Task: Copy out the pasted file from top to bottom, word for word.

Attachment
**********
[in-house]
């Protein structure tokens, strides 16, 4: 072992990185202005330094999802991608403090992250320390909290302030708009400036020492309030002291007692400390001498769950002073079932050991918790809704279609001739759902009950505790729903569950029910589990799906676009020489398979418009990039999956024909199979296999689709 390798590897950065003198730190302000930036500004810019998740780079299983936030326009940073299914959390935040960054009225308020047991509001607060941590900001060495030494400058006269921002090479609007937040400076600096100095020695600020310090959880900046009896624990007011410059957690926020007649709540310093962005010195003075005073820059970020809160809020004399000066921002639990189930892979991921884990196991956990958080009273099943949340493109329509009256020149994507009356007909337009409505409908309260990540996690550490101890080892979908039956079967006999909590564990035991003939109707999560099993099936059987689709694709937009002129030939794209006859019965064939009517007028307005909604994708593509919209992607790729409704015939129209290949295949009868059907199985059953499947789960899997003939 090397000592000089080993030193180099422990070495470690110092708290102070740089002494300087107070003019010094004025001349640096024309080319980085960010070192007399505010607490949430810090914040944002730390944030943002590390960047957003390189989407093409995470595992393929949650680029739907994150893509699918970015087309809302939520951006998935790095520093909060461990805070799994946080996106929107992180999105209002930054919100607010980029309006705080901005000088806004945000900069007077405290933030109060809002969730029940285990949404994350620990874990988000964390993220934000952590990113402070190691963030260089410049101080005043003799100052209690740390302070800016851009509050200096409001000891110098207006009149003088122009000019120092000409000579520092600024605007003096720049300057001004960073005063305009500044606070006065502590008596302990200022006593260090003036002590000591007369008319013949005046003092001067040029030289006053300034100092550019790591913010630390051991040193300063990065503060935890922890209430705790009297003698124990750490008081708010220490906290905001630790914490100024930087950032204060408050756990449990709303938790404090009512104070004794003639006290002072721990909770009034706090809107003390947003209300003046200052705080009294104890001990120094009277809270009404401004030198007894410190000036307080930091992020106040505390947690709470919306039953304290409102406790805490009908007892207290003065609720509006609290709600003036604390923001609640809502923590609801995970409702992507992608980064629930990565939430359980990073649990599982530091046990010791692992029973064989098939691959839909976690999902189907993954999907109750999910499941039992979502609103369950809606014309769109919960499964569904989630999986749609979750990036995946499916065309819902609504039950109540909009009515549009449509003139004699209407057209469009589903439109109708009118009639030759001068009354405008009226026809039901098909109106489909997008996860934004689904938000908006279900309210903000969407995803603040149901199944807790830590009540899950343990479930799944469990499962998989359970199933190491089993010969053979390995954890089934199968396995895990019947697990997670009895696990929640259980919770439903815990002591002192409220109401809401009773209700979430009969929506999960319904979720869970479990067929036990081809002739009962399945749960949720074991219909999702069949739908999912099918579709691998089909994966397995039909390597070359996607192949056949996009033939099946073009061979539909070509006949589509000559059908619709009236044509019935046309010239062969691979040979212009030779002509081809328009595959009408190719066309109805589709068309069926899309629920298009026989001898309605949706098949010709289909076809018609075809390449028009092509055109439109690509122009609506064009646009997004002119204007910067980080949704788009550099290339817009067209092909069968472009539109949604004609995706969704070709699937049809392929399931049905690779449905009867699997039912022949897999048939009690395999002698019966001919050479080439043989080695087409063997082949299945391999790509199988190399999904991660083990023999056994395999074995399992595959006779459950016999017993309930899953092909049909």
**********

[in-house]
């Protein structure tokens, strides 16, 4: 072992990185202005330094999802991608403090992250320390909290302030708009400036020492309030002291007692400390001498769950002073079932050991918790809704279609001739759902009950505790729903569950029910589990799906676009020489398979418009990039999956024909199979296999689709 390798590897950065003198730190302000930036500004810019998740780079299983936030326009940073299914959390935040960054009225308020047991509001607060941590900001060495030494400058006269921002090479609007937040400076600096100095020695600020310090959880900046009896624990007011410059957690926020007649709540310093962005010195003075005073820059970020809160809020004399000066921002639990189930892979991921884990196991956990958080009273099943949340493109329509009256020149994507009356007909337009409505409908309260990540996690550490101890080892979908039956079967006999909590564990035991003939109707999560099993099936059987689709694709937009002129030939794209006859019965064939009517007028307005909604994708593509919209992607790729409704015939129209290949295949009868059907199985059953499947789960899997003939 090397000592000089080993030193180099422990070495470690110092708290102070740089002494300087107070003019010094004025001349640096024309080319980085960010070192007399505010607490949430810090914040944002730390944030943002590390960047957003390189989407093409995470595992393929949650680029739907994150893509699918970015087309809302939520951006998935790095520093909060461990805070799994946080996106929107992180999105209002930054919100607010980029309006705080901005000088806004945000900069007077405290933030109060809002969730029940285990949404994350620990874990988000964390993220934000952590990113402070190691963030260089410049101080005043003799100052209690740390302070800016851009509050200096409001000891110098207006009149003088122009000019120092000409000579520092600024605007003096720049300057001004960073005063305009500044606070006065502590008596302990200022006593260090003036002590000591007369008319013949005046003092001067040029030289006053300034100092550019790591913010630390051991040193300063990065503060935890922890209430705790009297003698124990750490008081708010220490906290905001630790914490100024930087950032204060408050756990449990709303938790404090009512104070004794003639006290002072721990909770009034706090809107003390947003209300003046200052705080009294104890001990120094009277809270009404401004030198007894410190000036307080930091992020106040505390947690709470919306039953304290409102406790805490009908007892207290003065609720509006609290709600003036604390923001609640809502923590609801995970409702992507992608980064629930990565939430359980990073649990599982530091046990010791692992029973064989098939691959839909976690999902189907993954999907109750999910499941039992979502609103369950809606014309769109919960499964569904989630999986749609979750990036995946499916065309819902609504039950109540909009009515549009449509003139004699209407057209469009589903439109109708009118009639030759001068009354405008009226026809039901098909109106489909997008996860934004689904938000908006279900309210903000969407995803603040149901199944807790830590009540899950343990479930799944469990499962998989359970199933190491089993010969053979390995954890089934199968396995895990019947697990997670009895696990929640259980919770439903815990002591002192409220109401809401009773209700979430009969929506999960319904979720869970479990067929036990081809002739009962399945749960949720074991219909999702069949739908999912099918579709691998089909994966397995039909390597070359996607192949056949996009033939099946073009061979539909070509006949589509000559059908619709009236044509019935046309010239062969691979040979212009030779002509081809328009595959009408190719066309109805589709068309069926899309629920298009026989001898309605949706098949010709289909076809018609075809390449028009092509055109439109690509122009609506064009646009997004002119204007910067980080949704788009550099290339817009067209092909069968472009539109949604004609995706969704070709699937049809392929399931049905690779449905009867699997039912022949897999048939009690395999002698019966001919050479080439043989080695087409063997082949299945391999790509199988190399999904991660083990023999056994395999074995399992595959006779459950016999017993309930899953092909049909």